Melanoma Skin Cancer

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Early Detection, Diagnosis, and Staging TOPICS

Can melanoma skin cancer be found early?

Melanoma can often be found early. Everyone can play an important role in finding skin cancer early, when it is most likely to be cured.

Skin self-exam

It’s important to check your own skin, preferably once a month. You should know the pattern of moles, blemishes, freckles, and other marks on your skin so that you’ll notice any new moles or changes in existing moles.

Self-exam is best done in a well-lit room in front of a full-length mirror. Use a hand-held mirror to help look at areas that are hard to see, such as the backs of your thighs. Examine all areas, including your palms and soles, scalp, ears, nails, and your back (in men, about 1 of every 3 melanomas occurs on the back). Friends and family members can also help you with these exams, especially for those hard-to-see areas, such as your scalp and back.

For a more thorough description of how to do a skin self-exam, see our documents Skin Cancer Prevention and Early Detection and Why You Should Know About Melanoma.

See the section “Signs and symptoms of melanoma skin cancer” to know what to look for when doing a skin self-exam.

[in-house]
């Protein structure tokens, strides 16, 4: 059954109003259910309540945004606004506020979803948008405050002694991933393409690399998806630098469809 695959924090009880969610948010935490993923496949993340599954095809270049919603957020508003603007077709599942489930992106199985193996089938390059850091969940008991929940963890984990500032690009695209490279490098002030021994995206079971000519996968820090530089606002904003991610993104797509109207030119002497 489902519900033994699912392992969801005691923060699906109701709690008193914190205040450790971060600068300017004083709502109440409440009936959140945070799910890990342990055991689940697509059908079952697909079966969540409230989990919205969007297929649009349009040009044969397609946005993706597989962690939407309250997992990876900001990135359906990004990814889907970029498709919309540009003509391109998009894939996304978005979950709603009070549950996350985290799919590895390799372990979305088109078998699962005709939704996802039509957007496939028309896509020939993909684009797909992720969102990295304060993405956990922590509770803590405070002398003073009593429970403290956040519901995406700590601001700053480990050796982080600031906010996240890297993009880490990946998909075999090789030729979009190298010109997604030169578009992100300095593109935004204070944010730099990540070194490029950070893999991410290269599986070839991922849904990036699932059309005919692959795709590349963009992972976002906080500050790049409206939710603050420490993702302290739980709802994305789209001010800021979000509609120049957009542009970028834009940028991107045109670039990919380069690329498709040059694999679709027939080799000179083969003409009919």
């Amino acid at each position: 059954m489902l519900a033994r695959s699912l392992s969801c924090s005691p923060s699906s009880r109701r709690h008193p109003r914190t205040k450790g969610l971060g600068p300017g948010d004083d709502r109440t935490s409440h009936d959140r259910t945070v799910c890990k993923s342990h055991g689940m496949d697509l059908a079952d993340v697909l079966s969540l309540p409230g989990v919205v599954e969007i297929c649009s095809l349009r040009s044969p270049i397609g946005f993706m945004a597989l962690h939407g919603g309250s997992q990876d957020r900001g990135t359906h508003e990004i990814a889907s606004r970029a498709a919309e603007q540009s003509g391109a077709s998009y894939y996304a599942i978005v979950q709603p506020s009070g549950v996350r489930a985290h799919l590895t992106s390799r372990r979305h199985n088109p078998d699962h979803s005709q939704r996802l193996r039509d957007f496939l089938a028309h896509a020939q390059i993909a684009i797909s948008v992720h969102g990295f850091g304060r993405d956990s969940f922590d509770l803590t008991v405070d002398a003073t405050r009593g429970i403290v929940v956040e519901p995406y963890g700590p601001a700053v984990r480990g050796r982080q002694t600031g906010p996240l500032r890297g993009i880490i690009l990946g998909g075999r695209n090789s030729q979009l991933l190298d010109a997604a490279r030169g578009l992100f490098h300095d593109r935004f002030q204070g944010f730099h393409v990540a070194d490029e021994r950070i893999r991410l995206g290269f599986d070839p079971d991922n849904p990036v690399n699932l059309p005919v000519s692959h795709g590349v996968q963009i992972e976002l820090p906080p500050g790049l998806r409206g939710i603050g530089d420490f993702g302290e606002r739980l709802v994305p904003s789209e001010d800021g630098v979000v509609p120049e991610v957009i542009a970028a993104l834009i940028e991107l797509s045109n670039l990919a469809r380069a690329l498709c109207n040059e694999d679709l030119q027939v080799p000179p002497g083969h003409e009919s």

Exam by a health care professional

Part of a routine cancer-related checkup should include a skin exam by a health care professional qualified to diagnose skin cancer. Your doctor should be willing to discuss any concerns you might have about this exam.

Any suspicious areas or unusual moles should be seen by your primary doctor or by a dermatologist, a doctor who specializes in skin problems. Many dermatologists use a technique called dermatoscopy (also known as dermoscopy, epiluminescence microscopy [ELM], or surface microscopy) to look at spots on the skin more clearly. A digital or photographic image of the spot may be taken. (See the section “How is melanoma skin cancer diagnosed?” for more information.)

Regular skin exams are especially important for people who are at higher risk of melanoma, such as people with dysplastic nevus syndrome, people with a strong family history of melanoma, and people who have had melanoma before. Talk to your doctor about how often you should have your skin examined.


Last Medical Review: 10/29/2013
Last Revised: 09/05/2014